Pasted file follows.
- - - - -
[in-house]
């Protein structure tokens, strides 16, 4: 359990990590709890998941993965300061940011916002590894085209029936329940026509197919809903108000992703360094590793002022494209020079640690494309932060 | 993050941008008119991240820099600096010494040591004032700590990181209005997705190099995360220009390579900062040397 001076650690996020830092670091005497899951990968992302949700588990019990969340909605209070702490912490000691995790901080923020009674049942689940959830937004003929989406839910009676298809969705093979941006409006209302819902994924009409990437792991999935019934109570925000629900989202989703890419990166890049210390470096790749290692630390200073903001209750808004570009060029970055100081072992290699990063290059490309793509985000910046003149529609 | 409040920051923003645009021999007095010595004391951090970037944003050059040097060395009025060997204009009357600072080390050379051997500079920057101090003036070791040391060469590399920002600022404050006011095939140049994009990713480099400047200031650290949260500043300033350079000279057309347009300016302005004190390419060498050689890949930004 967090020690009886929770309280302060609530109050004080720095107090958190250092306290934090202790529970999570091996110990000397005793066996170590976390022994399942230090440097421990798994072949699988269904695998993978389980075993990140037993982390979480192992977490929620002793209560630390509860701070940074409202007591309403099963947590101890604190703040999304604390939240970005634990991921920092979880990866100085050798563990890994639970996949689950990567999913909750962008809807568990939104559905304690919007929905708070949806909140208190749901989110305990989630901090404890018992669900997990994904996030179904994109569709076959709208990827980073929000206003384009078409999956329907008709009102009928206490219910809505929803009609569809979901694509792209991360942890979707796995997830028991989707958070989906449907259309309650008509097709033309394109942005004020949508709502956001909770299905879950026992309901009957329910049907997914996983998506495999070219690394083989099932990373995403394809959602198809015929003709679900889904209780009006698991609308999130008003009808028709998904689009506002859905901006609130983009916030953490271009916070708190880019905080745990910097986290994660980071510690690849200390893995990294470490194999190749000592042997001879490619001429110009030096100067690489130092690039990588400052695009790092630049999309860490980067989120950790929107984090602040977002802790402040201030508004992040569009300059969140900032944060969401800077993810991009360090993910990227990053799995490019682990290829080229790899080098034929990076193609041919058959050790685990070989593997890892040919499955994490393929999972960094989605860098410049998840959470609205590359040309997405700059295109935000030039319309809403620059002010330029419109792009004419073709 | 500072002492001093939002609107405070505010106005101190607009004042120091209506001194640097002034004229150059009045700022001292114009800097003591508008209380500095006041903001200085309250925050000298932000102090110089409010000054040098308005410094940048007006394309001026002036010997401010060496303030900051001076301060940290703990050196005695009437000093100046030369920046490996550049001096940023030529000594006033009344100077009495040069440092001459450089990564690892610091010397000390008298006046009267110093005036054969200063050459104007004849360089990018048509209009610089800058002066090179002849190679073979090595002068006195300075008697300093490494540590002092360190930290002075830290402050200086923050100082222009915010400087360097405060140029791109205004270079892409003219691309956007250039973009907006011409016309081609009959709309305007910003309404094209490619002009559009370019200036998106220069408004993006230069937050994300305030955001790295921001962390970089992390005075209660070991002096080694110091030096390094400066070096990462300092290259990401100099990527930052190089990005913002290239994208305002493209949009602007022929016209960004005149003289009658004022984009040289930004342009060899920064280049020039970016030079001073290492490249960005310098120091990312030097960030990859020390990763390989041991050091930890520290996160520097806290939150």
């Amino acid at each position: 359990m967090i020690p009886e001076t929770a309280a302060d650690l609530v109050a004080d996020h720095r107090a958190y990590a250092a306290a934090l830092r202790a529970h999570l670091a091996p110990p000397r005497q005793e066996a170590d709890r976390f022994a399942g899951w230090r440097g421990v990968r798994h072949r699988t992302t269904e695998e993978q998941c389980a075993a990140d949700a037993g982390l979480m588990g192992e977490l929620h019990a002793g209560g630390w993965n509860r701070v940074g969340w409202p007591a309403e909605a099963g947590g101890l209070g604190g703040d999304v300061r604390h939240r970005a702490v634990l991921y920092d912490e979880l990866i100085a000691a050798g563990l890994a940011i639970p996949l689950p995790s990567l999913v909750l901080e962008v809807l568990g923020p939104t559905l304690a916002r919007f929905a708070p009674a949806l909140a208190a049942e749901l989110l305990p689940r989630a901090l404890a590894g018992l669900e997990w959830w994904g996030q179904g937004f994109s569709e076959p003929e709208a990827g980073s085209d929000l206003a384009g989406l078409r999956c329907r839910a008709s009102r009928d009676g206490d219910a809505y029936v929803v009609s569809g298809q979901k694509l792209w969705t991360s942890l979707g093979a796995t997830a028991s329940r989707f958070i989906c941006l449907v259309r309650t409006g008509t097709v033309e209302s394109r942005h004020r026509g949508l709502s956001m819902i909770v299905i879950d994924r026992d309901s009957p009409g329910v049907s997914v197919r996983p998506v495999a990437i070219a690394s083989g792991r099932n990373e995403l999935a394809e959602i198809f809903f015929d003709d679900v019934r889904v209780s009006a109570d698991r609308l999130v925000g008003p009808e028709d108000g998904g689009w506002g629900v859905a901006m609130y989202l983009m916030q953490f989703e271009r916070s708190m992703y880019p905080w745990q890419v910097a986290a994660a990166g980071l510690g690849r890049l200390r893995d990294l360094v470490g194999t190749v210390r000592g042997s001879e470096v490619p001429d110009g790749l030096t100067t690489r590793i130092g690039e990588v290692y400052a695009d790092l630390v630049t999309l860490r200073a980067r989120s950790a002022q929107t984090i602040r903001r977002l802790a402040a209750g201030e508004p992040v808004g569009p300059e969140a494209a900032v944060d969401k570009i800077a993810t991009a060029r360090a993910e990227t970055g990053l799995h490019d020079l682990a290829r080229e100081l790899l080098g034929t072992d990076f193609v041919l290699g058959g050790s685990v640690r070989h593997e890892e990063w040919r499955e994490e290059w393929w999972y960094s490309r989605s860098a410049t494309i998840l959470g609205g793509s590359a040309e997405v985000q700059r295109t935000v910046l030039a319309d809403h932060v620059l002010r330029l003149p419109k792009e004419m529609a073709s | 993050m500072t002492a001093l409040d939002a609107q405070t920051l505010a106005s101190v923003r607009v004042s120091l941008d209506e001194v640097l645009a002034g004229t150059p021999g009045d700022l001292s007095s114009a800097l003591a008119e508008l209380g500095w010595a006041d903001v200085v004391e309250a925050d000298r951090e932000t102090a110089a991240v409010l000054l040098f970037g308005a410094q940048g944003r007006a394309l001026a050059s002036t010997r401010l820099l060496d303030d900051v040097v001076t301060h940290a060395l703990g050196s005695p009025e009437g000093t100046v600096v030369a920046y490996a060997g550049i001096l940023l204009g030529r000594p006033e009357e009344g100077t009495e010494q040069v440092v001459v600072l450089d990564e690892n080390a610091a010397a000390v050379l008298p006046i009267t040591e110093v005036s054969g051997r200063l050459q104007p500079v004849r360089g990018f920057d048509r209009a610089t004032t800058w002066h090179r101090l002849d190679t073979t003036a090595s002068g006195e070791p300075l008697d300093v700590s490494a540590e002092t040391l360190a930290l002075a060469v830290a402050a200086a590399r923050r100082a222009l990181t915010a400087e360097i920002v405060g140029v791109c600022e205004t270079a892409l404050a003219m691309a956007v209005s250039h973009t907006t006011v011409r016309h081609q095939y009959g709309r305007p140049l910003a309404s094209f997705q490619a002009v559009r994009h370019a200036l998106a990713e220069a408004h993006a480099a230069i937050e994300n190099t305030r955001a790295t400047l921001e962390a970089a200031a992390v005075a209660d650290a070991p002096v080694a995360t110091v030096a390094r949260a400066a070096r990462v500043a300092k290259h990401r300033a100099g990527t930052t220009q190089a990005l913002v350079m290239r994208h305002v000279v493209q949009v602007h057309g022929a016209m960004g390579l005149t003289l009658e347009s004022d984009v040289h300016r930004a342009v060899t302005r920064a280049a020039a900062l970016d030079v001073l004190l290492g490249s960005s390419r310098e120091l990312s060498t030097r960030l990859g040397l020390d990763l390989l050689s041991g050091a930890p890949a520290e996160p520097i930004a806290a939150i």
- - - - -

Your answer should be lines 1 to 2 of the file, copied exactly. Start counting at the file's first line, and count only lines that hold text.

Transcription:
[in-house]
């Protein structure tokens, strides 16, 4: 359990990590709890998941993965300061940011916002590894085209029936329940026509197919809903108000992703360094590793002022494209020079640690494309932060 | 993050941008008119991240820099600096010494040591004032700590990181209005997705190099995360220009390579900062040397 001076650690996020830092670091005497899951990968992302949700588990019990969340909605209070702490912490000691995790901080923020009674049942689940959830937004003929989406839910009676298809969705093979941006409006209302819902994924009409990437792991999935019934109570925000629900989202989703890419990166890049210390470096790749290692630390200073903001209750808004570009060029970055100081072992290699990063290059490309793509985000910046003149529609 | 409040920051923003645009021999007095010595004391951090970037944003050059040097060395009025060997204009009357600072080390050379051997500079920057101090003036070791040391060469590399920002600022404050006011095939140049994009990713480099400047200031650290949260500043300033350079000279057309347009300016302005004190390419060498050689890949930004 967090020690009886929770309280302060609530109050004080720095107090958190250092306290934090202790529970999570091996110990000397005793066996170590976390022994399942230090440097421990798994072949699988269904695998993978389980075993990140037993982390979480192992977490929620002793209560630390509860701070940074409202007591309403099963947590101890604190703040999304604390939240970005634990991921920092979880990866100085050798563990890994639970996949689950990567999913909750962008809807568990939104559905304690919007929905708070949806909140208190749901989110305990989630901090404890018992669900997990994904996030179904994109569709076959709208990827980073929000206003384009078409999956329907008709009102009928206490219910809505929803009609569809979901694509792209991360942890979707796995997830028991989707958070989906449907259309309650008509097709033309394109942005004020949508709502956001909770299905879950026992309901009957329910049907997914996983998506495999070219690394083989099932990373995403394809959602198809015929003709679900889904209780009006698991609308999130008003009808028709998904689009506002859905901006609130983009916030953490271009916070708190880019905080745990910097986290994660980071510690690849200390893995990294470490194999190749000592042997001879490619001429110009030096100067690489130092690039990588400052695009790092630049999309860490980067989120950790929107984090602040977002802790402040201030508004992040569009300059969140900032944060969401800077993810991009360090993910990227990053799995490019682990290829080229790899080098034929990076193609041919058959050790685990070989593997890892040919499955994490393929999972960094989605860098410049998840959470609205590359040309997405700059295109935000030039319309809403620059002010330029419109792009004419073709 | 500072002492001093939002609107405070505010106005101190607009004042120091209506001194640097002034004229150059009045700022001292114009800097003591508008209380500095006041903001200085309250925050000298932000102090110089409010000054040098308005410094940048007006394309001026002036010997401010060496303030900051001076301060940290703990050196005695009437000093100046030369920046490996550049001096940023030529000594006033009344100077009495040069440092001459450089990564690892610091010397000390008298006046009267110093005036054969200063050459104007004849360089990018048509209009610089800058002066090179002849190679073979090595002068006195300075008697300093490494540590002092360190930290002075830290402050200086923050100082222009915010400087360097405060140029791109205004270079892409003219691309956007250039973009907006011409016309081609009959709309305007910003309404094209490619002009559009370019200036998106220069408004993006230069937050994300305030955001790295921001962390970089992390005075209660070991002096080694110091030096390094400066070096990462300092290259990401100099990527930052190089990005913002290239994208305002493209949009602007022929016209960004005149003289009658004022984009040289930004342009060899920064280049020039970016030079001073290492490249960005310098120091990312030097960030990859020390990763390989041991050091930890520290996160520097806290939150």